The Other Widow Problem: Toys



Guys, I decided I am mad about how someone is treating Black Widow.

The toy licenses have conspicuously eliminated our wonderful Widow from the toy lines, and that’s pretty lame.

As an experiment, I ran a search on three big toy sellers to see what I could find for Black Widow.  As a control, I also ran a search for secondary lead Captain America, since running a search for Iron Man just isn’t fair.  I picked one big-box store, one specialty toy seller, and then tried the Disney store.

Target: 9 relevant hits.  3 of them are wigs. 1 a pair of costume accessory gloves. 4 are her catsuit in children and adult sizes, and one is a (non-film) action figure.  I suppose I should be grateful the powers that be even offer a Widow costume for children.  To compare, Cap had 225 hits across several departments, offering his comics, various action figures and clothing.  Even discounting the fact that some of those are going to be the films themselves with his name in them, still pretty not cool.

Toys R Us: 30 results for Black Widow, only 25 of which were even remotely Marvel-related.  At least they didn’t fail entirely, offering the Iron Man and Black Widow 2-pack and a Black Widow and Captain America 2-pack, as well as various costumes and non-specific Avengers merchandise. A search for Captain America produced 44 items, none of which were 2-packs.  Apparently, if you want Widow, they have to throw in a male hero to sweeten the deal.  Hawkeye fares even worse than Widow, because for some reason we all hate Hawkeye.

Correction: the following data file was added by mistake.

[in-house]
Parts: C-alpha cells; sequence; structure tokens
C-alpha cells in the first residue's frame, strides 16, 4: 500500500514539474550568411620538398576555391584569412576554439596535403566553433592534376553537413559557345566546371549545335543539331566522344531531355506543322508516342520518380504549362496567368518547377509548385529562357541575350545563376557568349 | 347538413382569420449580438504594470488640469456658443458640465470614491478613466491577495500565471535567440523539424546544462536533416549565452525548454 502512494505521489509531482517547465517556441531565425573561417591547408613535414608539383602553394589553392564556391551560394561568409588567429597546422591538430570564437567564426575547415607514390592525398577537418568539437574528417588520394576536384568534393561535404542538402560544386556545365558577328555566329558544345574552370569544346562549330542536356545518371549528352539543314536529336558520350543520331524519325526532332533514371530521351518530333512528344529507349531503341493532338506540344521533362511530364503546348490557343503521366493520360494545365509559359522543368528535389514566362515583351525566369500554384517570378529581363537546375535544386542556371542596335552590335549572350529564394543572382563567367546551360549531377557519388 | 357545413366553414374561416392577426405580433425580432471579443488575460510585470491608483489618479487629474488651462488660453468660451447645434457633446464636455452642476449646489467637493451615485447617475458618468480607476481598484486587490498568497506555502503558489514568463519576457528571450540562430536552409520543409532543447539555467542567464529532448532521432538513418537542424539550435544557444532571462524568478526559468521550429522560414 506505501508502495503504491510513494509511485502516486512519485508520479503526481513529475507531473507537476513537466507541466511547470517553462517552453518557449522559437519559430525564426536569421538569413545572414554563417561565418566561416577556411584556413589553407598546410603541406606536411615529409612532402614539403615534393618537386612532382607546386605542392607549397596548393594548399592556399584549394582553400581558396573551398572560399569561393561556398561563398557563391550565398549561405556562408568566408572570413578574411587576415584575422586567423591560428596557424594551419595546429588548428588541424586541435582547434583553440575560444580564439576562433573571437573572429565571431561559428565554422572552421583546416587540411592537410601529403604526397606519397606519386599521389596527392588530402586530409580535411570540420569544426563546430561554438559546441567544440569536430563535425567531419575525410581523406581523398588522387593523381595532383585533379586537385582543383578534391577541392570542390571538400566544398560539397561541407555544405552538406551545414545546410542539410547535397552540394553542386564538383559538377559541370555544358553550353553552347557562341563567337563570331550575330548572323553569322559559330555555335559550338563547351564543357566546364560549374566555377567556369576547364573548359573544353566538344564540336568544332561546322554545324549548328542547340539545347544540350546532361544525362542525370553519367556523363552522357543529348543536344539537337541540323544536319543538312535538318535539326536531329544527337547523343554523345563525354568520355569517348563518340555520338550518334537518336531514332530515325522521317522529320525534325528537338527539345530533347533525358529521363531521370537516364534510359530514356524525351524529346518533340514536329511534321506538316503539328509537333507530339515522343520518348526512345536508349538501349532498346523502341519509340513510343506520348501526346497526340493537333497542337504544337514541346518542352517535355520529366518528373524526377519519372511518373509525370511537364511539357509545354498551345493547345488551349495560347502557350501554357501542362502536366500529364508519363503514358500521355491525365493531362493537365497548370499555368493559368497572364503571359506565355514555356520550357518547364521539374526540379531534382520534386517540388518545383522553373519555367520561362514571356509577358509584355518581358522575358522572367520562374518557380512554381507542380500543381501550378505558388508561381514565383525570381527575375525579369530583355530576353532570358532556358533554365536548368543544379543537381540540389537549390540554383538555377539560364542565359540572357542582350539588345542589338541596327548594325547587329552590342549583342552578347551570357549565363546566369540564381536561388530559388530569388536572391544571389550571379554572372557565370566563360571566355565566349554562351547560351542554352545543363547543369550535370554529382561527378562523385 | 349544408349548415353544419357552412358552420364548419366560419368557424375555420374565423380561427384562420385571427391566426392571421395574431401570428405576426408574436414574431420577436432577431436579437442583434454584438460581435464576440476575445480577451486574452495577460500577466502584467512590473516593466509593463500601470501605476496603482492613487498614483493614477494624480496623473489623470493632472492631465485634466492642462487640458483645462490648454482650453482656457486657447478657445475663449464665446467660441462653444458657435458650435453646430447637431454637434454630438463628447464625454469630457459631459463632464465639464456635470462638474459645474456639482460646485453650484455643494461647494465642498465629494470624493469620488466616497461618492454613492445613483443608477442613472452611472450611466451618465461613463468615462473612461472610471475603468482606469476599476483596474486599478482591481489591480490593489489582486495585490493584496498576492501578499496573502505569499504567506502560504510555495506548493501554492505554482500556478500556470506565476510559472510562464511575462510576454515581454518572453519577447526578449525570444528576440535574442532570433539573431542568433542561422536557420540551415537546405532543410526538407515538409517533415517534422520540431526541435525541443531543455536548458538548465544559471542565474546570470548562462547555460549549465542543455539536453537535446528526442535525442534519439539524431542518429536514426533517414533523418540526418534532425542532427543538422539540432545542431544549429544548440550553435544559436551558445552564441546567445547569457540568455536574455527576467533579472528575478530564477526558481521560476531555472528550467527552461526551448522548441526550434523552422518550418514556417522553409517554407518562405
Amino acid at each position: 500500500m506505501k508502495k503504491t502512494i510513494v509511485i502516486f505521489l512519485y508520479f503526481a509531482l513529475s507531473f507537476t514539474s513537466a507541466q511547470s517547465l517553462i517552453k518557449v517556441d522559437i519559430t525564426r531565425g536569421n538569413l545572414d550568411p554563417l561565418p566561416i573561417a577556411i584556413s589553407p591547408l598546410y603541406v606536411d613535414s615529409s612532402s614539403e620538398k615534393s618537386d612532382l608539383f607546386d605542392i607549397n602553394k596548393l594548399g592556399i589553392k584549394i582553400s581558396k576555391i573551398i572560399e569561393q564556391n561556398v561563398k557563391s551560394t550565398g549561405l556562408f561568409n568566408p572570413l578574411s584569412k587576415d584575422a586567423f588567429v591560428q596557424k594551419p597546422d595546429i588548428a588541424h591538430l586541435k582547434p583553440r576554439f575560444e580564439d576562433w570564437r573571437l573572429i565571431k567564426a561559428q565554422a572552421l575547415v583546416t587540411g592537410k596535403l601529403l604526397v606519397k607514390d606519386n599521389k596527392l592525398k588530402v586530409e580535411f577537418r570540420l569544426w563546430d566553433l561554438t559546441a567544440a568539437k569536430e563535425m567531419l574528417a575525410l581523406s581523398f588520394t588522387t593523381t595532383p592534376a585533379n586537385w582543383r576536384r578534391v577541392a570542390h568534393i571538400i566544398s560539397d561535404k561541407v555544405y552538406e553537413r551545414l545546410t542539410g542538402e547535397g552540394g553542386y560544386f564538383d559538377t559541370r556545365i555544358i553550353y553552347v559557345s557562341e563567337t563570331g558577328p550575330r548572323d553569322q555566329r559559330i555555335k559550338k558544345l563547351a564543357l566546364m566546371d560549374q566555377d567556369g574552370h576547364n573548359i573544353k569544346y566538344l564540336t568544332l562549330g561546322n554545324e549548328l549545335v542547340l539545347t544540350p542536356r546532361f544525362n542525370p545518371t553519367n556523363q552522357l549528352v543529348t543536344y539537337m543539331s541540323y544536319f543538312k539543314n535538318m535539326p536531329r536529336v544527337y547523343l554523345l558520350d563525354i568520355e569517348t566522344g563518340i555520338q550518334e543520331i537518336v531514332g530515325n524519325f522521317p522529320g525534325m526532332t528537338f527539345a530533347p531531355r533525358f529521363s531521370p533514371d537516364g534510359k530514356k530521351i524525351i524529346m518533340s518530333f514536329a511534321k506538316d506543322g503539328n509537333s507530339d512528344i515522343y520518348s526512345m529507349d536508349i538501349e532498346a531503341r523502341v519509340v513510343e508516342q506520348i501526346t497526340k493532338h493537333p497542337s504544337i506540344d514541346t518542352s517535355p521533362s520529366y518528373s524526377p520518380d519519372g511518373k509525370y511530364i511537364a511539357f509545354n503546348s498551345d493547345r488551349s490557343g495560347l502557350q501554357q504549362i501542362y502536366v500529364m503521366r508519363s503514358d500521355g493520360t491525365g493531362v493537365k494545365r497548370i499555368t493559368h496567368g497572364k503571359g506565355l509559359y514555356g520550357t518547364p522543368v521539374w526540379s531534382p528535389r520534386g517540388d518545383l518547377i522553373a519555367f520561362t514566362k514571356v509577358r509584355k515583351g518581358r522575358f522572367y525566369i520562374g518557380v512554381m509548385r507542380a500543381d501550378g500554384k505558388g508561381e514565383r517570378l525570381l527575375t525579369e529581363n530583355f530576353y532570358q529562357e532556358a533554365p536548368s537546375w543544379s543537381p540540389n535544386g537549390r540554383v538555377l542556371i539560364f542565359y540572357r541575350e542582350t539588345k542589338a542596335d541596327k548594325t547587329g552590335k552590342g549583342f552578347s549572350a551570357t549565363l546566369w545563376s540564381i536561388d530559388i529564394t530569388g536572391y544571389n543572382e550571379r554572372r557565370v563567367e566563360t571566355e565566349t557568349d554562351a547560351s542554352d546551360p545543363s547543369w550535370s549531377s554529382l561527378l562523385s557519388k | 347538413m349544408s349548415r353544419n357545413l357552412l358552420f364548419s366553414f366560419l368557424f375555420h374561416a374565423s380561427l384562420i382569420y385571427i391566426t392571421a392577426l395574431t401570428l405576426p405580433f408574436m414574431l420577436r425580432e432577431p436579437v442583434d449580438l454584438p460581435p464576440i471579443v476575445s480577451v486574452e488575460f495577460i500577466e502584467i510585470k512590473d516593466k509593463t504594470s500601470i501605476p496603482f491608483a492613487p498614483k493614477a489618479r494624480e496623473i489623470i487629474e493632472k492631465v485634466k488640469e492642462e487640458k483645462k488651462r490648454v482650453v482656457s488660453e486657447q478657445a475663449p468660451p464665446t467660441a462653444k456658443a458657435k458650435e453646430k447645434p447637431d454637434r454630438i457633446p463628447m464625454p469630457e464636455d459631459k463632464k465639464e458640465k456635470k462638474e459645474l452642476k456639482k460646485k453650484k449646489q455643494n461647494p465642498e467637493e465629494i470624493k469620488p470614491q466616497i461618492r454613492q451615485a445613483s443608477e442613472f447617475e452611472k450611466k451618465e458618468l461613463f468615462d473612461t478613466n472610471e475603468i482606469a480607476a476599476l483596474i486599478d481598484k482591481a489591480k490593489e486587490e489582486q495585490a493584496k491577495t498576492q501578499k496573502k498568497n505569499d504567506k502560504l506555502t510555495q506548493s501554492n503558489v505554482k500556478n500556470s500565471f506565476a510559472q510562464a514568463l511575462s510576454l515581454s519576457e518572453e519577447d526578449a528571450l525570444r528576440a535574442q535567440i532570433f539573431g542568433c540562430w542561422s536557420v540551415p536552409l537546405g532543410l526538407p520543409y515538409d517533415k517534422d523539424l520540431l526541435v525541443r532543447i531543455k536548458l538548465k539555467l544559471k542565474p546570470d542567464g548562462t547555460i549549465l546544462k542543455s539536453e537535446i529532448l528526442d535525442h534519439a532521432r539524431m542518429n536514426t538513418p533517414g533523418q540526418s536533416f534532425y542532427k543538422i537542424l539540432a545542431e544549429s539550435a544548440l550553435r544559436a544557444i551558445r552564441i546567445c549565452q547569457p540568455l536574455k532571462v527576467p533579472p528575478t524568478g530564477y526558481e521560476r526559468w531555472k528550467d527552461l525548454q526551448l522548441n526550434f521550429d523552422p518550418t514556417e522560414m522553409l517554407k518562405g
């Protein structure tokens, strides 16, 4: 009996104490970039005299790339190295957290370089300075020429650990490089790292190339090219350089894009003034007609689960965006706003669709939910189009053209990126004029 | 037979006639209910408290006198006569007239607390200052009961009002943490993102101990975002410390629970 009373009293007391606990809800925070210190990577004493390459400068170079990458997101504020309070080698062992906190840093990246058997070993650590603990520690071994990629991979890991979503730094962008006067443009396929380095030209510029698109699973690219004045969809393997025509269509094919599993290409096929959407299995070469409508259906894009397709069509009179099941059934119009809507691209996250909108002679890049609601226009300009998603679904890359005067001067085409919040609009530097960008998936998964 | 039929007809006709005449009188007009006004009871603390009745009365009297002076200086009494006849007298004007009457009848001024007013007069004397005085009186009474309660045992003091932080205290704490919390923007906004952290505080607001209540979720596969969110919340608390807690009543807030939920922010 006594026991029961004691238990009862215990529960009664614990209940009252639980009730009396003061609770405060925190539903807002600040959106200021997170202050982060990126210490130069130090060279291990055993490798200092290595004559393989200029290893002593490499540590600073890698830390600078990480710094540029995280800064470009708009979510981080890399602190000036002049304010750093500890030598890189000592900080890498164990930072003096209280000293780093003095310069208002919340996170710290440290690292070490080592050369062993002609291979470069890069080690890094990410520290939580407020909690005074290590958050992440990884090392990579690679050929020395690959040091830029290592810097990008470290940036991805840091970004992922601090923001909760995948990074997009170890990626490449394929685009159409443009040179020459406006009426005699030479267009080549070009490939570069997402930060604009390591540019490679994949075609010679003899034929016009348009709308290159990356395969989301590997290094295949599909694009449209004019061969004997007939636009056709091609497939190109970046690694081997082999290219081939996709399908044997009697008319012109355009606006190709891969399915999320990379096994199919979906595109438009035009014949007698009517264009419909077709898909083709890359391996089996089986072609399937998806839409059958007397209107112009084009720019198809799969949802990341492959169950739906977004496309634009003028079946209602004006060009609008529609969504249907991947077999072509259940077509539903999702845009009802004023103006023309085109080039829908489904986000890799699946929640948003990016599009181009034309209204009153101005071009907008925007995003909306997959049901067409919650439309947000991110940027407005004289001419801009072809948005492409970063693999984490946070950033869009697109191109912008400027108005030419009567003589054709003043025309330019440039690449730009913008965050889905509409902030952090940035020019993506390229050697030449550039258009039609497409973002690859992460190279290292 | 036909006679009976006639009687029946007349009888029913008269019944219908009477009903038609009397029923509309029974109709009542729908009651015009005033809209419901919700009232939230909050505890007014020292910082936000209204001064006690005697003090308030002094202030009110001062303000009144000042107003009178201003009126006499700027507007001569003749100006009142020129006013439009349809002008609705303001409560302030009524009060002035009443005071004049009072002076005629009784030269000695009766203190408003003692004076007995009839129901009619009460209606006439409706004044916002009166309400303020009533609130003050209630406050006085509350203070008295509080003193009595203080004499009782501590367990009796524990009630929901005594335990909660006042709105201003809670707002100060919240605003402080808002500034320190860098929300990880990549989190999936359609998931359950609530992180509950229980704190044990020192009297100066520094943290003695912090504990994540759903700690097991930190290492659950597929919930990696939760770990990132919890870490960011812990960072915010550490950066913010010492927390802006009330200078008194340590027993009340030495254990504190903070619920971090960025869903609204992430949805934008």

Disney Store: Here’s where crap gets very interesting.  Disney Store provided a princely 39 search results for Widow and a big fancy splash graphic, but only 9 of which were actually Black Widow centric. And none of them were for children.  There were a few t-shirts for adults, a laptop case, a mug, and a mousepad.  The only toy that shows up at all is a $90 Lego Quinjet Playset.  Captain America produces far more results at 81, with eight different action figures.  There is also this already-controversial QuinJet playset, where Black Widow has been removed from one of her best scenes in the film.  The only review of the piece is a mother who is pretty irritated with the situation, pointing out that she’s the one in the scene.  The thing that really irks me though, is this shirt.  The only piece for little girls.  Black Widow is replaced by Spider-Man in the Avengers.  On the only shirt for little girls.